As far as I'm concerned, the people who just want therapy to examine their life more can pay for it out of pocket. Everything else, I think we should give diagnoses to and treat.

DrivingMissMolly said...

Alison, you wrote;
Um, what about borderline personality disorder? I’m under the impression the standard treatment for that is to stand there with your hands on your hips and say patronisingly, “I can’t help you. Nobody can help you. You need to learn to deal with it yourself. Now if you don’t stop bothering me I’m going to call the cops.”

HAHA. That's a good one. THEY DON'T EVEN TELL YOU THAT BORDERLINE IS YOUR DX!! Talk about leaving you in the dark. I found out by accident!

gerbil wrote;
(And because I am a math geek, I feel compelled to point out that there are 256 ways to meet criteria for borderline personality disorder. Awesome.)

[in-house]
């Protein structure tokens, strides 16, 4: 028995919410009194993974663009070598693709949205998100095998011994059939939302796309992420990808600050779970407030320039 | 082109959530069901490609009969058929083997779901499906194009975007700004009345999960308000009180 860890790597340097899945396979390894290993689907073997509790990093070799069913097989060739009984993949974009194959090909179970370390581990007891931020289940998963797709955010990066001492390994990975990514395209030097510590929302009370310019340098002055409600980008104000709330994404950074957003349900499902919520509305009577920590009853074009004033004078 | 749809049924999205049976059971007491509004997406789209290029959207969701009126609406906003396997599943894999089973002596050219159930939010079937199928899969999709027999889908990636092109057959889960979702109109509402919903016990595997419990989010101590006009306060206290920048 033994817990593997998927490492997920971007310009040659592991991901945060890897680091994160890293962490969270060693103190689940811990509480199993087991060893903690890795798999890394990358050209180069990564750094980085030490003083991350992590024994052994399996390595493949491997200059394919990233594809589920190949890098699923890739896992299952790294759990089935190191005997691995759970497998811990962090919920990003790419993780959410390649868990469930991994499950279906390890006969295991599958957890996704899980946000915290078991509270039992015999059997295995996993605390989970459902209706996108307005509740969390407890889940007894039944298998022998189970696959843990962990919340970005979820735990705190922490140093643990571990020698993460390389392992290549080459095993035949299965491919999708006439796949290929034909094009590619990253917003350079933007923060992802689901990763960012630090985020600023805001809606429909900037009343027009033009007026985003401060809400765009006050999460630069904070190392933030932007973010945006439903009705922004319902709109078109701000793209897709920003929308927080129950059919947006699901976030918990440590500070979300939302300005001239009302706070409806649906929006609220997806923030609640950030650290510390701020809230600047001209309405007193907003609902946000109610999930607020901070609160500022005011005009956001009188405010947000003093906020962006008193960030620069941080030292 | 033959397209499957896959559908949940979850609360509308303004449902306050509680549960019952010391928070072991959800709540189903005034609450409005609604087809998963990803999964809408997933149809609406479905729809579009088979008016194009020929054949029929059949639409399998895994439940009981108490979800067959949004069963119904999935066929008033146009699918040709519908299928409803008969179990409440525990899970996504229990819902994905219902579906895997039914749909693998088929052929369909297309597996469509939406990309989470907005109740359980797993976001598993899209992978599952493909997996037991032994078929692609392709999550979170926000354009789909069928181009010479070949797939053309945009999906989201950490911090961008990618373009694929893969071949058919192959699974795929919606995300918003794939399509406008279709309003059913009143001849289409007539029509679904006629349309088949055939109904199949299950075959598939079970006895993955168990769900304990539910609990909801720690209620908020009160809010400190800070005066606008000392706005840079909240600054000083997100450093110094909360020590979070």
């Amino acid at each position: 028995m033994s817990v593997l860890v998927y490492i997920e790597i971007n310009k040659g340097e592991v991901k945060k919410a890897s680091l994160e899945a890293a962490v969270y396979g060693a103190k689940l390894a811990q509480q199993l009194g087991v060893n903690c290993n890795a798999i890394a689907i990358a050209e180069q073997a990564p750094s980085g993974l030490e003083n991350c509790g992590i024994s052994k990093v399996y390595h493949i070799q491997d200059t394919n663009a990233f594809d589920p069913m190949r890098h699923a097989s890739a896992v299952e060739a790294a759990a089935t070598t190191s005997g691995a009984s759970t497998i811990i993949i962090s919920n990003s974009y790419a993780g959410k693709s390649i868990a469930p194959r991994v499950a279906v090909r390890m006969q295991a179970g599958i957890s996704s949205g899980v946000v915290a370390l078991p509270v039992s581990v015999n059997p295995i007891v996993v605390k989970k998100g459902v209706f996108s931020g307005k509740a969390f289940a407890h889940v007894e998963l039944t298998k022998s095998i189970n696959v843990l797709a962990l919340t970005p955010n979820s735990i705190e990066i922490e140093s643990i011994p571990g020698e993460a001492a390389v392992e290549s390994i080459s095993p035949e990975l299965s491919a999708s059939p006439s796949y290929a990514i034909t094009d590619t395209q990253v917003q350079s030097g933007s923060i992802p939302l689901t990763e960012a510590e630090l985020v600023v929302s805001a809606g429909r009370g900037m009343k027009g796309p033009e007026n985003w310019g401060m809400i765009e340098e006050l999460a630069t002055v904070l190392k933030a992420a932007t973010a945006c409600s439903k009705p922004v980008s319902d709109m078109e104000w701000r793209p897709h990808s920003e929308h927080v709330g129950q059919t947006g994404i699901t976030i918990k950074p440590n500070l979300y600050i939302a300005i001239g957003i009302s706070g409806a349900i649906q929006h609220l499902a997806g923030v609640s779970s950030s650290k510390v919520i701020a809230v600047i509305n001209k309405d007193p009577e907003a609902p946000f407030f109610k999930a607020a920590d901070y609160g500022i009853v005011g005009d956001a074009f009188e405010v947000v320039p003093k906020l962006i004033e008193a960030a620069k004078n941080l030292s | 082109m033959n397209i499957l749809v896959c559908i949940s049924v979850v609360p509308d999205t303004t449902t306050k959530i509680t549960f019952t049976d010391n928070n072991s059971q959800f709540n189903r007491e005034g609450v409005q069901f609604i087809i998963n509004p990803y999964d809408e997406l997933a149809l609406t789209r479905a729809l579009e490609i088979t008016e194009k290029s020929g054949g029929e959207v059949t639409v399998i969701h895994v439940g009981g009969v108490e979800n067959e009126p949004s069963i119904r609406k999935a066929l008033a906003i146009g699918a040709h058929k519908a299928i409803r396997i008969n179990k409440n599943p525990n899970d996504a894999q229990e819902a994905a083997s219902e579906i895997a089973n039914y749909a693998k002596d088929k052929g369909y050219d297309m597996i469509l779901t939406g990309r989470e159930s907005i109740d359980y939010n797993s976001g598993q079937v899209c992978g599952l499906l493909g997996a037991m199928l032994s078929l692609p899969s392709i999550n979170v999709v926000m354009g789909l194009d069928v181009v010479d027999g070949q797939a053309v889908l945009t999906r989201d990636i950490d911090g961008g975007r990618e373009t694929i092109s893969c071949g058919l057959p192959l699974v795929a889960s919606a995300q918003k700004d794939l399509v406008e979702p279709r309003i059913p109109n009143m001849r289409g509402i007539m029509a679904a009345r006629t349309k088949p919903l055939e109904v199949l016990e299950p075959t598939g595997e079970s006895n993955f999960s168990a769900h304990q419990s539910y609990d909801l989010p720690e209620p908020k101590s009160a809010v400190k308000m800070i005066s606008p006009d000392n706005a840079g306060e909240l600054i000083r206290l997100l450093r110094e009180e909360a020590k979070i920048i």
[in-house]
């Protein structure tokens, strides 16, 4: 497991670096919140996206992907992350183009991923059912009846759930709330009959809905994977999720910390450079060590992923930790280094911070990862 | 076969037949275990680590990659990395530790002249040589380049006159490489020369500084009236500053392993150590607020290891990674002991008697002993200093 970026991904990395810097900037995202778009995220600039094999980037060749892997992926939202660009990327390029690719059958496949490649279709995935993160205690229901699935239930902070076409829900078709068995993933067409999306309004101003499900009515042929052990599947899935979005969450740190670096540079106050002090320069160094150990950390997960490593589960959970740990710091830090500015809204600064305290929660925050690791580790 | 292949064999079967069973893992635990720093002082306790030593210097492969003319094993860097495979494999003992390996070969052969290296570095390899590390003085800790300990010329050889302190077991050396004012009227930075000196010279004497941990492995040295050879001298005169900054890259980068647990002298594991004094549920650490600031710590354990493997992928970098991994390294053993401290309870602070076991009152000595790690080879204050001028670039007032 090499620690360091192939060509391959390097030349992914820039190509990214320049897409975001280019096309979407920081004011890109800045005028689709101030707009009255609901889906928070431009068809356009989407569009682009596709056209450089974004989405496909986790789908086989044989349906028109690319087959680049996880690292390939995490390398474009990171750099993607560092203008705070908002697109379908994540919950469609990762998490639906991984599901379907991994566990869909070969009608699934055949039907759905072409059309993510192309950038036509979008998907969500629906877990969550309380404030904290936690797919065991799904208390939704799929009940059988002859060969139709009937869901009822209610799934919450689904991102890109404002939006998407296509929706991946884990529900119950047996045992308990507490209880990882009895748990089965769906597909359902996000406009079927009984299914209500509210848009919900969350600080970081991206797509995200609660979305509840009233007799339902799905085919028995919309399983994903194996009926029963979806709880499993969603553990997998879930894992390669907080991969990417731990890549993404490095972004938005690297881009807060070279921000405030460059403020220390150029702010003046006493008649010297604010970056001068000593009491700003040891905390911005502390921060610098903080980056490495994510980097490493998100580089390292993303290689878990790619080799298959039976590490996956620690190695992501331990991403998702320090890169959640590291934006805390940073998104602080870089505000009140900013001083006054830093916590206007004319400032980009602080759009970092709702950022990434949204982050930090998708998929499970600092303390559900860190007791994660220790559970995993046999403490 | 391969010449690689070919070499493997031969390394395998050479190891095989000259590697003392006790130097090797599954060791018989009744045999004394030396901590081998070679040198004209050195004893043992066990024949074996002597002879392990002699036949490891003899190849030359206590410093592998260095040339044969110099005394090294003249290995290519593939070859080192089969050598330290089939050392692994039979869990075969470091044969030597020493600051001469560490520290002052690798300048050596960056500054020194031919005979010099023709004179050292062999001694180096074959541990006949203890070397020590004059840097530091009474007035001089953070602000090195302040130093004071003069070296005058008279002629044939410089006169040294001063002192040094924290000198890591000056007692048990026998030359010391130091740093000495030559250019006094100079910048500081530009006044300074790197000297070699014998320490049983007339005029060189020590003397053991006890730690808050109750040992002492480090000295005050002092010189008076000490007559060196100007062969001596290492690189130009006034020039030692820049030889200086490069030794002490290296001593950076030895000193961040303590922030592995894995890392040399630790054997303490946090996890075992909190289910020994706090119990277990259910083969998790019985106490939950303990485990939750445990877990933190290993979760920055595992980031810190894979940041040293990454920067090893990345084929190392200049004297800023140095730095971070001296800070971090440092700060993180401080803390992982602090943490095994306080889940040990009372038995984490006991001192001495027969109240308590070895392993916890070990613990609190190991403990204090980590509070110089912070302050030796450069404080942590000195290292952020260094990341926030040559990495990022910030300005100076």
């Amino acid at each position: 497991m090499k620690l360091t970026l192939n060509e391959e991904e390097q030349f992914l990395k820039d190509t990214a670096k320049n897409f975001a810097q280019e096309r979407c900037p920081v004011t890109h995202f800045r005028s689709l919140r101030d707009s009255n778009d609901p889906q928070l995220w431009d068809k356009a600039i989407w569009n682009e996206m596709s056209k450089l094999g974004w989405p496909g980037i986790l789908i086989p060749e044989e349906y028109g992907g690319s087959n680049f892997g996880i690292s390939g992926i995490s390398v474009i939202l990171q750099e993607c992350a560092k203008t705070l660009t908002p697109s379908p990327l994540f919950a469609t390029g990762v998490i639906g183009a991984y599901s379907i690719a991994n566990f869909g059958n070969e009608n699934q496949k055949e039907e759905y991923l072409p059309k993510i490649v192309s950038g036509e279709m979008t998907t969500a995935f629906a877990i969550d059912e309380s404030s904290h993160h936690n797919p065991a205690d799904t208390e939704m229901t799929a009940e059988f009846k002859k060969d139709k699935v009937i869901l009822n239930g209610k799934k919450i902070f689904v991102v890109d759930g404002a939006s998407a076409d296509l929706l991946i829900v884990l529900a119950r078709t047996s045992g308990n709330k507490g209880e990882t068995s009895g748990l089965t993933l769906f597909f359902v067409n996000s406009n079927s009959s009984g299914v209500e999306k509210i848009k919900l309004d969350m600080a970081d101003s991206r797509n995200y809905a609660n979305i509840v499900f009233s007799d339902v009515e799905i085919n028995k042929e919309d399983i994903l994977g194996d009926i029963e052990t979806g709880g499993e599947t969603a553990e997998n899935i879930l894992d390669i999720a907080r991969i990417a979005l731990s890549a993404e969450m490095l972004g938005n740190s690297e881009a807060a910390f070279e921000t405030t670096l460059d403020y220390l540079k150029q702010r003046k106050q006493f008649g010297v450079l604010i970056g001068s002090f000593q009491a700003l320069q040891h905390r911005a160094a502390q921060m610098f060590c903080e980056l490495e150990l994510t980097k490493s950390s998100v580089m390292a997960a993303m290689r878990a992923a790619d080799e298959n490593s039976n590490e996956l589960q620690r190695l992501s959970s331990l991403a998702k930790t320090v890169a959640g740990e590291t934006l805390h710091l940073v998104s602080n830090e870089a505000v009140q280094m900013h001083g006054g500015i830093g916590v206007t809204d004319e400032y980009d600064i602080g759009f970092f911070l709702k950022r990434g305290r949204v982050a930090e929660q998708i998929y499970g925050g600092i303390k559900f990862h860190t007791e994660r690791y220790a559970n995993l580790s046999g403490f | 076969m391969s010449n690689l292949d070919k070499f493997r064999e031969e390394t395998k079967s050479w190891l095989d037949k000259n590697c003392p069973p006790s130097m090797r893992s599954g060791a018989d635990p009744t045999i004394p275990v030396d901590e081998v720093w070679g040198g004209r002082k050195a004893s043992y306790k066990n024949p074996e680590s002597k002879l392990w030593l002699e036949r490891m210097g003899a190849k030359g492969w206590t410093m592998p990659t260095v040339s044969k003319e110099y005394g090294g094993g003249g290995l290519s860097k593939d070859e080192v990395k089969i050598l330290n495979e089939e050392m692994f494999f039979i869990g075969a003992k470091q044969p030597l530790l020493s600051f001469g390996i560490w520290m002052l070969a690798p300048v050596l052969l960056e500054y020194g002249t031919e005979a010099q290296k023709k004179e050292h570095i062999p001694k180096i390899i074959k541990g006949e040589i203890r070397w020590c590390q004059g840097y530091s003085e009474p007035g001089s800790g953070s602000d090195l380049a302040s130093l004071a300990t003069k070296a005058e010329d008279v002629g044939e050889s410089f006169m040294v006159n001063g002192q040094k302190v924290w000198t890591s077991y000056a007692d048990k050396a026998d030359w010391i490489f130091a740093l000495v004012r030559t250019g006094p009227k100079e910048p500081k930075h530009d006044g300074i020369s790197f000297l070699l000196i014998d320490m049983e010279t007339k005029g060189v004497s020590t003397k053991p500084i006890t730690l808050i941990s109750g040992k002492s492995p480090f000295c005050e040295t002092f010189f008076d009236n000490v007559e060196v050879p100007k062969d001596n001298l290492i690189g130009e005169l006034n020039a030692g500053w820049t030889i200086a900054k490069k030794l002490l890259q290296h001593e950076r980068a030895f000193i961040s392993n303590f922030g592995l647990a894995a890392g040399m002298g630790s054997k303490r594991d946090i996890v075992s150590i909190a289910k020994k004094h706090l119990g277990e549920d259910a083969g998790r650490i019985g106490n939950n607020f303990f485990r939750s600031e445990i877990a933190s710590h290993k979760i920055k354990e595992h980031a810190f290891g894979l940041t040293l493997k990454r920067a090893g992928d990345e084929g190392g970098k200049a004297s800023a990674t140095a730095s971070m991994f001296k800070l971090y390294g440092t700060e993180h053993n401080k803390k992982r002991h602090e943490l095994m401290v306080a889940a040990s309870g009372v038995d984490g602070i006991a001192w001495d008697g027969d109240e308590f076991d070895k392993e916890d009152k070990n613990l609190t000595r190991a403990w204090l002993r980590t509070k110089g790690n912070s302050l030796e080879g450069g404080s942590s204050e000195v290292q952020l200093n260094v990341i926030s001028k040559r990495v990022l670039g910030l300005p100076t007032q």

Yup. I saw that on another site. If you guys haven't already, you should check out The Last Psychiatrist's take on borderlines at

Talk about stereotyping!

"like a 15 year old girl" Yeah, that's right.......

Anonymous said...

Anybody, "worried well" or not, should obviously have access to a psychiatrist for assessment purposes. It isn't reasonable to expect patients to be able to distinguish whether they are worried well or worried mentally ill.